Cheesy Jaco; one loaf of Aetena Hlaf or Oat Bread
Gave Jaco to Hani and his family–the oat loaf stayed home
Hani is my web guy extraordinaire. He designed my website and helps me on an ongoing basis to keep the site fresh. I’m not sure what sort of career he would have had if he were living in Saint Brigid’s time (this month is all about the fifth century for me…), but he is a creative and technical genius. Perhaps he would have handcrafted swords, like the one Saint Brigid gave away to the leper? Her father wasn’t so happy about that act of charity. Or maybe he would have helped Saint Brigid market her new community at Kildare. Somebody had to help her spread the news of that community, which attracted both folks wanting to enter the monastic life, and others who were artists, bakers, and everything in between. All I know is that Hani’s not only talented, but oh-so-very nice. An inspirational man in a world that needs to breed more gentleman like him. Thanks, Hani, for all you do…
You can find out more about Hani and the work he does here, at Hani\’s website.
Fifth Century News
Baking in the fifth century could have meant using the overnight rise technique that I’m having such fun with. I wonder how Saint Brigid, born around 453, baked her bread? Did she bake it in a pot? They loved pots; most of their meals were one-pot soups and stews, made over an open flame. Or did she have an oven at her disposal? Probably. Anyway, I do know they had barley, rye, wheat and oats at their disposal, which are the grains I’ll be fiddling with all month…until Saint Brigid’s feast day on February 1st.
(A note on the bread. The cheese jaco I made for Hani was yummy. I know, not because I snipped a bit of Hani’s loaf! that just wouldn’t be nice, but because I divided off a small portion of the dough for us to bake, then sample. The oat loaf, a new venture into fifth century food, was quite delicious! Sweet, moist, flavorful. The kids loved it and it is filled with good foods–oats, whole and unbleached wheat flour, honey and milk. I adapted the recipe from one found in Tastes of Anglo-Saxon England by Mary Savelli.)
Couldn’t resist one more photo of Hani and his son, Lucas. When I delivered the bread, Lucas let me hold him about a dozen times. I was in baby heaven. Lucas is inspiring in his own right!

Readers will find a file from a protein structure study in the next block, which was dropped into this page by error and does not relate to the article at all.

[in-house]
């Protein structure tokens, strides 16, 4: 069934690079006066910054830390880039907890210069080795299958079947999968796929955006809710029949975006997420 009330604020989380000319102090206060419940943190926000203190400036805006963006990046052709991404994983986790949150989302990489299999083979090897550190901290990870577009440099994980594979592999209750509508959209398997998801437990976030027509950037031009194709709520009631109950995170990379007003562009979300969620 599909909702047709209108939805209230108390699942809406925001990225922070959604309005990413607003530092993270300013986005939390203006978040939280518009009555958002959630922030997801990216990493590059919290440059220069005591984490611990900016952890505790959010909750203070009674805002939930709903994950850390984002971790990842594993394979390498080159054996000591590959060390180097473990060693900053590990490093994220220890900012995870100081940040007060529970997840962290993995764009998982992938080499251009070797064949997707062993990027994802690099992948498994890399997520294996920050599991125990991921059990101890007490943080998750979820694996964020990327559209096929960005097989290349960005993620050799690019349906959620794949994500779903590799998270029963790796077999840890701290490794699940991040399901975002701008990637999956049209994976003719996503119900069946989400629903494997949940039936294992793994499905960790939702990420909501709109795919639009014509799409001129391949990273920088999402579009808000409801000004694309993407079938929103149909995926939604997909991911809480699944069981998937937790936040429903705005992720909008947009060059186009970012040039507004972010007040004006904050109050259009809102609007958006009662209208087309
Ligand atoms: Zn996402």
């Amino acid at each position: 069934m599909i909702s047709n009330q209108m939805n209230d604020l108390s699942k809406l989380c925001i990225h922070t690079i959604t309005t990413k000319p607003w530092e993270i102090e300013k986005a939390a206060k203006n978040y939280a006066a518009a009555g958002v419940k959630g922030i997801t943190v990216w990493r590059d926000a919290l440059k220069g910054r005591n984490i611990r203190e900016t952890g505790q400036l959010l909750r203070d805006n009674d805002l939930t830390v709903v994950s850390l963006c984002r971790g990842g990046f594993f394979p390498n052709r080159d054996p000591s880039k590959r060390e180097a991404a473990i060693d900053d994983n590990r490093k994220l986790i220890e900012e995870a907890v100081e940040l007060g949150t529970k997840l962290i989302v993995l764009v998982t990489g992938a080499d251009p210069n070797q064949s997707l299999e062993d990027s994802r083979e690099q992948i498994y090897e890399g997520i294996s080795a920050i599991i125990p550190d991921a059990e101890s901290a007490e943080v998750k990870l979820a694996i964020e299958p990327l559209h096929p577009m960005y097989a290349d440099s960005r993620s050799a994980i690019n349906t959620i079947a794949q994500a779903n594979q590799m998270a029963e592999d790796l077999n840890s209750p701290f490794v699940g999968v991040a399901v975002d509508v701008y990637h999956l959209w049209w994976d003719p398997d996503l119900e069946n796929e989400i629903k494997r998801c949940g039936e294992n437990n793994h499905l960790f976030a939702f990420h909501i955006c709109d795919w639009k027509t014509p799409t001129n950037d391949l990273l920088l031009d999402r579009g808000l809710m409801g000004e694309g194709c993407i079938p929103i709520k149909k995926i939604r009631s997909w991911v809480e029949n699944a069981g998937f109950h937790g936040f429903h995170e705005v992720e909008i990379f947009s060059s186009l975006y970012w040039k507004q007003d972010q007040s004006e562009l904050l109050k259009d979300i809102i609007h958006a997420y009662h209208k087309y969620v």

Ditto the propers to Hani!
Thanks for the humbling words, Jane. 🙂 The loaf of bread you made was extraordinary! My wife and I (Lucas had some as well) could have eaten the whole thing in one sitting. THANK YOU! What a wonderful gift!
PS: Perhaps I should take up my fifth century calling as a sword maker…that would be fun!
So glad you liked it, Hani… You deserve a weekly loaf for all you do for me, the school, the church, the ….. the list is endless…
I am loving your blog. Are you possibly able to post the oat bread recipe? I’m assuming recipes are generally copyrighted…
And would love your perspective on The Bread Bible (Rose Levy Berenbaum).
Selena: Welcome–so great to have you here! I haven’t seen the Bread Bible, so can’t comment. But how fun–another bread book to look into and try. Do you have it? I’d love to hear what you think about it… One of my very favorite bread books is “Dough” by Richard Bertinet. The method is unique, and effective, and he even includes a DVD in the book to help you really visualize his mixing method.
And of course, if you’ve read through my past blog posts, I’m having so much fun with Jim Lahey’s no-knead recipes. I’m calling it Pain a la Suzanne, after my sister, but that’s not really all that fair to Mr. Lahey. I add a sour starter to mine, usually, so it’s a teeny bit different than his recipe, but he re-publicized this ancient way of baking really good hearth bread.
Since I adapted the oat bread recipe into a pot recipe, I don’t mind sharing how I did it. But I don’t feel comfortable posting Mary Savelli’s recipe straight from her book. It’s pretty tasty, though:)
Heat 1/2 cup of milk–pour over 1/2 cup of rolled oats
Meanwhile, mix 1/2 cup whole wheat flour, 2 cups unbleached white flour, plus 1/4 teaspoon of yeast and 1 1/2 teaspoons of salt in bowl.
Add 1/4 cup honey, 3 Tablespoons of melted and cool butter, or canola oil (that’s what I used) to flour mixture. Add the cooled oats, too. You could add a beaten egg, too, if you like…
Add 1 cup of cool water. More if the mix is still dry-ish…
Mix together well, the dough should be sticky and almost batter like. Cover with a plate or pot lid–or plastic wrap.
Leave for 12-18 hours. It will be bubbly and so very full of life. I typically leave my mixes for about 15 hours.
Dump out of bowl onto floured surface. Use lots of flour to fold it around a bit, then mold into a round. (I’m going to video this whole process in just a few days…)
Flour a linen cloth. Really flour it. Put the round of dough on the cloth, flour the sides and top and fold the cloth over to completely cover. Allow to rise for two hours.
Heat your oven to 450, with the pot inside about 30 minutes before baking. Once it’s hot, and the dough has risen for two hours, pull the pot out carefully, removing the top with oven mitts. Careful here –lots of hot surfaces all around!
Dump the dough out of the linen cloth so the bottom side is now on the top. Cover the pot and put it in the oven.
Bake with the pot top on for 30 minutes.
Take the top off, then bake for another 15-30 minutes. I usually bake for at least 20 minutes and most of the time for another 30. I like crusty bread.
Let it cool for at least an hour on a rack.
Okay. Phew. There it is! This will be a hearth-like bread, not a soft, pan bread. But the flavor is excellent. If you don’t like the thick crust that a pot provides, then you could take this same recipe and adapt it for the typical two hour first rise, then mold, and second hour rise–and bake at a lower temperature–at maybe 375 for 45 minutes… You would have to increase the yeast considerably, to about 2 1/2 teaspoons…
Okay, off to bake!